Philippians 1:1 Paul and Timothy, servants of Christ Jesus, To all God’s holy people in Christ Jesus at Philippi, together with the overseers and deacons.
Paul started the church in Philippi during his second missionary journey, around AD 51. Ten years later, he was under house arrest in Rome, and wrote to thank them for their financial support. He described the believers there as God’s holy people in Christ Jesus. He was not referring to the spiritual leaders only, but to all believers, including those who were struggling.
Consciously or not, Paul was making the point that all God’s people are holy in Christ Jesus. In and of ourselves, we are filled with sin. But in Christ Jesus, we are God’s holy people. Christianity is a gift of radical forgiveness which makes us holy and acceptable to God.
Philippians 1:4-5 In all my prayers for all of you, I always pray with joy because of your partnership in the gospel from the first day until now.
Gospel ministry has always been a cooperative effort. Jesus received financial support from generous donors (Luke 8:3), and Paul received financial support from the Philippians. When Paul was in Thessalonica, the Philippians sent him aid more than once (Philippians 4:16). Now that he was in Rome, they sent him help again. Paul brought the gospel to the Philippians, and the Philippians helped Paul take the gospel to others.
Partnering in the gospel is a privilege, and a mark of spiritual maturity. I was raised in a church that other people built, and I received the gospel because others brought it to me. When I grew up, I understood my duty was to do the same for others.
Partnering in the gospel is also a good investment. When the Philippians sent a gift to Paul, they never imagined his thank you letter would become part of God’s word, read by millions, for thousands of years. If they had not partnered with Paul, our New Testament would be a little bit thinner. It will be a joy to meet the Philippian Christians in heaven, and to thank them for supporting the Apostle Paul.
Philippians 1:6 [H]e who began a good work in you will carry it on to completion until the day of Christ Jesus.
Paul was amazed by the saving power of Jesus, but also by the keeping power of Jesus. After starting the church in Philippi, Paul moved on rather quickly. How would they survive without him? What about persecution? How would they keep the faith? But ten years later, the church was going strong. God is the one who brought them to faith, and he would carry it on to completion.
Many start projects without finishing, but this can never be said of God. We should be amazed by the saving power of Jesus, but also by the keeping power of Jesus.
Philippians 1:8 God can testify how I long for all of you with the affection of Christ Jesus.
Before he was a believer, Paul hated Christians and wanted them dead (Acts 7:54-58). But after he came to Christ, Paul loved believers with the affection of Christ Jesus. From this we learn that Jesus loves us with affection. This is important because we can never love Christ more than we believe that he loves us. And we can never love him affectionately, unless we are convinced that he loves us affectionately.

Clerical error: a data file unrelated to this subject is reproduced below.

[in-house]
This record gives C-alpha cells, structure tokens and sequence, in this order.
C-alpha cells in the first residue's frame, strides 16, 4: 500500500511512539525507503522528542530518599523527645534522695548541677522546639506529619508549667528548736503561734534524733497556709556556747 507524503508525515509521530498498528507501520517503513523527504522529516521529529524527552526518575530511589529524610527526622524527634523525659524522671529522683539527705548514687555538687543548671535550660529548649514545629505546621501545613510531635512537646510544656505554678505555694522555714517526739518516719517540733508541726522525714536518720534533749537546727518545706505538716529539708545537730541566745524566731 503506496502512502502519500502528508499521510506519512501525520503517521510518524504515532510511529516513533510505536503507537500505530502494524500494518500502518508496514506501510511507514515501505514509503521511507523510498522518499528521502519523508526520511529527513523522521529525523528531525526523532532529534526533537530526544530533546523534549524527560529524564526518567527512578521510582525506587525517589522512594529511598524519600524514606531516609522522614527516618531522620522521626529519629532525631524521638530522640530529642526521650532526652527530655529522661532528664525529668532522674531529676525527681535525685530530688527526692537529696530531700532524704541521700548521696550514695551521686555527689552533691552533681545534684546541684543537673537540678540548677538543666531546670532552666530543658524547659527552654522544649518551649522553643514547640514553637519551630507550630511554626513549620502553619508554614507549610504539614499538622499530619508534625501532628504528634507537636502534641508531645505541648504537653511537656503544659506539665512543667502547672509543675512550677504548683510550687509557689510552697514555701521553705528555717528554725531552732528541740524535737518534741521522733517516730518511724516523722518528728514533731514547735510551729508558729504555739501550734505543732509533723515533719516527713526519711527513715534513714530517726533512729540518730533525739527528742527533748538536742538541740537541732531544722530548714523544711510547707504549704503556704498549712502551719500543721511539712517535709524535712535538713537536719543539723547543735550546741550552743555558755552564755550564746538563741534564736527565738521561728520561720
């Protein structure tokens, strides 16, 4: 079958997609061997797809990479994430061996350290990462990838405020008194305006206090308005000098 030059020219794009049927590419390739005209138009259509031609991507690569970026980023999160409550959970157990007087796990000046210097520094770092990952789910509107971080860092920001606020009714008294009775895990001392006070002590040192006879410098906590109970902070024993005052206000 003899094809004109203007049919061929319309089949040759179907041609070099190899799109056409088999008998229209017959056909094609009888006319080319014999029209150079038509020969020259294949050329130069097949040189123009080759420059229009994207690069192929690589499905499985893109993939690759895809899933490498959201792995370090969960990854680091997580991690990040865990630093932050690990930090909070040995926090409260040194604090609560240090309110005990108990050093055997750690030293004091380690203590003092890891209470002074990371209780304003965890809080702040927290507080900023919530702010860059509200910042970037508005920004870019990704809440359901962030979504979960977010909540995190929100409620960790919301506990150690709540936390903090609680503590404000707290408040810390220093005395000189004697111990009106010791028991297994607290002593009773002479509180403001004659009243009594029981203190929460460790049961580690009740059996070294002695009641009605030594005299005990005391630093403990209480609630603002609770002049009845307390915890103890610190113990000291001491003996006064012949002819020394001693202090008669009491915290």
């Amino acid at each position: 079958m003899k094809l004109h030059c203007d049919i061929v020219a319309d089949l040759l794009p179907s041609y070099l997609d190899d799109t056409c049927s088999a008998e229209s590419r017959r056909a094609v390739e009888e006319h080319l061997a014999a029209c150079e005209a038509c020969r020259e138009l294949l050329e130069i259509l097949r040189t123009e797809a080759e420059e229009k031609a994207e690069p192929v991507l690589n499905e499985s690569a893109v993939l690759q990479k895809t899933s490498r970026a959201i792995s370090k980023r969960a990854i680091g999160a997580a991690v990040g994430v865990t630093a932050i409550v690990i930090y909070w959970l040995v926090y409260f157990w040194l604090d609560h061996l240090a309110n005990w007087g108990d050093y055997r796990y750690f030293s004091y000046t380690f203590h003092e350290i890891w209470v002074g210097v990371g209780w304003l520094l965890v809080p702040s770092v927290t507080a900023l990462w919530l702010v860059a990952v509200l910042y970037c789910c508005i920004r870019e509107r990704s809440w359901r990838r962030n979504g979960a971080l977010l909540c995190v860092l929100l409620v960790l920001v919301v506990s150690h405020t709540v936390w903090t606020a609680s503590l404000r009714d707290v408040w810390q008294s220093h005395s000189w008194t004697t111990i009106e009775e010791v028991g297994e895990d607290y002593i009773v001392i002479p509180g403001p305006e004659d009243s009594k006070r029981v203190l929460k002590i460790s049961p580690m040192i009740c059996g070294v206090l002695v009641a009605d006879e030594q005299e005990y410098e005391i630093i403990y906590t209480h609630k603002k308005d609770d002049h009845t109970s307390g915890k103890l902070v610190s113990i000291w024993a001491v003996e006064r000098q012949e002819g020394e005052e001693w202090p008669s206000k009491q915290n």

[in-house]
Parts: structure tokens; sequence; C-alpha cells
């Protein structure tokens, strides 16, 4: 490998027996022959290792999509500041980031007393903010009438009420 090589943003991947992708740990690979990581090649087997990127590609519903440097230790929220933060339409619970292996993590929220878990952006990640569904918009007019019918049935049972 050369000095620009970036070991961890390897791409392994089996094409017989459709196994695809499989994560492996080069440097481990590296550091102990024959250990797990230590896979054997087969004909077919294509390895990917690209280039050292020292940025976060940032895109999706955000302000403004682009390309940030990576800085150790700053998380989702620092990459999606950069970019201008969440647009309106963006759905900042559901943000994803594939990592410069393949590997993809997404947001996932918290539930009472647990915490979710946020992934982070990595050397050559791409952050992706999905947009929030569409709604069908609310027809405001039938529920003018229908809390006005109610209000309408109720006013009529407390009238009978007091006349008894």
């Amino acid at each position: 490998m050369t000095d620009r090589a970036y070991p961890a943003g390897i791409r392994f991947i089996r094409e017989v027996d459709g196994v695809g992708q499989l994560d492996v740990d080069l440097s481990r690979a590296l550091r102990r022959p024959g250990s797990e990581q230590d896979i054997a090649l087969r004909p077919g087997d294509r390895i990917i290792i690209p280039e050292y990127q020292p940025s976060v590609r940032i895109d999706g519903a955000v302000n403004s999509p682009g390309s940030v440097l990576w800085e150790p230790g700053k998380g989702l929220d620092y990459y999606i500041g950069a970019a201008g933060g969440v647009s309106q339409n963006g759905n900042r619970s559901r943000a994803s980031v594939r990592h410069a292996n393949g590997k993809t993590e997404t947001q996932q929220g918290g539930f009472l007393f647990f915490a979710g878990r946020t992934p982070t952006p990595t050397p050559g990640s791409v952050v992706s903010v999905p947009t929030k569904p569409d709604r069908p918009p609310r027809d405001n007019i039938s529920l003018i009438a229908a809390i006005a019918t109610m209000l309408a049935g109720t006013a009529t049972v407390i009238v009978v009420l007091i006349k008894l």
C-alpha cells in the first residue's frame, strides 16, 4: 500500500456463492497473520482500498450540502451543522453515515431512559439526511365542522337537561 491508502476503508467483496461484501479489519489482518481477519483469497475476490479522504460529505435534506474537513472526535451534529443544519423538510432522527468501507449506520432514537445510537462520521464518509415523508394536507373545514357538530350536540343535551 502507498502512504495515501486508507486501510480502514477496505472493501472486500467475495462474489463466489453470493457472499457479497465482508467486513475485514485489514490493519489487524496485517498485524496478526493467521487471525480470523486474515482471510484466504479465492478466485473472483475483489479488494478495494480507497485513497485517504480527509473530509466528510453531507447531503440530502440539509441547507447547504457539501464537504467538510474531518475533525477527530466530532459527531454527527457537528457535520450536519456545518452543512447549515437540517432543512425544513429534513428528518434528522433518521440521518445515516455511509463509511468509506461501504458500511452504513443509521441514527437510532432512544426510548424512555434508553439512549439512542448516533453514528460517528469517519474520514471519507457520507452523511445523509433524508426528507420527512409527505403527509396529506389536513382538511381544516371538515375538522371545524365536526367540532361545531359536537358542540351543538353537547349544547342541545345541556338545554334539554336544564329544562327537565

This is why the story of the Prodigal Son is so emotionally powerful. When the father saw his son coming home, he did not wait for an explanation. [H]e ran to his son, threw his arms around him and kissed him (Luke 15:20). The greatest emotional need we have is to be hugged and kissed by God. This is the God we meet in the Bible.
Philippians 1:15-17 It is true that some preach Christ out of envy and rivalry, but others out of goodwill. The latter do so out of love, knowing that I am put here for the defense of the gospel. The former preach Christ out of selfish ambition, not sincerely, supposing that they can stir up trouble for me while I am in chains.
Some preachers were using Paul’s imprisonment as an opportunity to grow their own ministries. With Paul out of the way, they were able to attract a larger audience. We might expect Paul to be upset, but he replied, [W]hat does it matter? The important thing is that in every way, whether from false motives or true, Christ is preached (Philippians 1:18).
Many pastors evaluate themselves based on the size of their congregation. If the church is growing, they are pleased with themselves. If the church is shrinking, they are not pleased with themselves. But Paul was less concerned about himself than he was about Jesus Christ. As long as Christ was being properly preached, Paul was content. This is a good attitude for Christian ministers.
Philippians 1:21 For to me, to live is Christ and to die is gain.
As Paul waited for his trial, he knew that he might be facing death. His feelings were mixed since he would no longer be able to preach the gospel, but he would be in the presence of Christ. Either outcome was agreeable since to live is Christ and to die is gain.
Another preacher lay dying and said, I am not discouraged. I want to live as long as I am useful, but when my work is done I want to be up and off. The following day he said, Earth recedes, Heaven opens . . . . God is calling me, and I must go (DL Moody).
Death is gain if we live for Christ, but not if we live for anything else. If we live for money or pleasure, death is not gain. If we live for popularity or success, death is not gain. If we live for excitement or leisure, death is not gain. But if we live for Jesus Christ, earth will recede, heaven will open, and death will be our gain.
Reflection and Review
Why should believers give to Christian ministries?
How has God has kept you in the faith?
How old do you want to be when you die?